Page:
A little over a year ago we published a piece titled Bono named on Glamour magazine’s Women of the Year list. So the following piece by Neil Johnston in yesterday’s Times is ironic, if nothing else:
Festival stages continue to be dominated by blokes with guitars and women still struggle to break into the music industry — Bono, however, thinks music has become “very girlie”.
The frontman of U2, one of the most successful bands, claimed that angry young men are lacking a place to vent their feelings. In an interview with Rolling Stone, Bono, 57, said: “I think music has gotten very girlie. And there are some good things about that, but hip-hop is the only place for young male anger at the moment — and that’s not good.”
The singer and songwriter, who did not explain what he meant by “girlie”, [J4MB emphasis] said that his son Elijah believed a “rock’n’roll revolution is around the corner”. He went on to reveal that when he was younger he found music the best way to express his rage: “When I was 16, I had a lot of anger in me. You need to find a place for it and for guitars, whether it is with a drum machine — I don’t care.”
Bono added: “In the end, what is rock’n’roll? Rage is at the heart of it. Some great rock’n’roll tends to have that, which is why the Who were such a great band. Or Pearl Jam. Eddie [Vedder] has that rage.”
His comments come after a study this year which said that about six in seven headline slots across Britain’s top music festivals were by all-male acts.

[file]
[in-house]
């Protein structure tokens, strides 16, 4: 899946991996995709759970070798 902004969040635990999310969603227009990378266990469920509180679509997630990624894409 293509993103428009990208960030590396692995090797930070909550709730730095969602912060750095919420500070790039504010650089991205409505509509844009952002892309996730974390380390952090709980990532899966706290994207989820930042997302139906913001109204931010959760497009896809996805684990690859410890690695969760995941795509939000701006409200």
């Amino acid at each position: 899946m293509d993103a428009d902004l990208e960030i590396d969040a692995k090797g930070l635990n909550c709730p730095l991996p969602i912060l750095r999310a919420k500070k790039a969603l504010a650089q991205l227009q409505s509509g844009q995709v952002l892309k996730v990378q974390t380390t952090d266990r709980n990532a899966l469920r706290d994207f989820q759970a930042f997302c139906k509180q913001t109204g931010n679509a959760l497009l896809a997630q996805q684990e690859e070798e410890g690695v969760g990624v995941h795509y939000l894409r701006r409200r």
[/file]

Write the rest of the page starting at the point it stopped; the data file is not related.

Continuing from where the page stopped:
In the interview Bono was also enigmatic about a “near-death experience” that the magazine said happened during the making of his band’s latest album, Songs of Experience, which recently topped the US charts, giving the band a No 1 in every decade since the 1980s.
He said: “People have these extinction events in their lives; it could be psychological or it could be physical. And, yes, it was physical for me, but I think I have spared myself all that soap opera.
“Especially with this kind of celebrity obsession with the minutiae of people’s lives — I have got out of that. I want to speak about the issue in a way that lets people fill in the blanks of what they have been through, you know?”
He added: “People have had so much worse to deal with, so that is another reason not to talk about it. You demean all the people who, you know, never made it through that or couldn’t get healthcare.”
Last month, the Paradise Papers revealed that Bono had used a firm based in low-tax Malta to invest in a shopping centre in Lithuania, even though his band had never visited the country.
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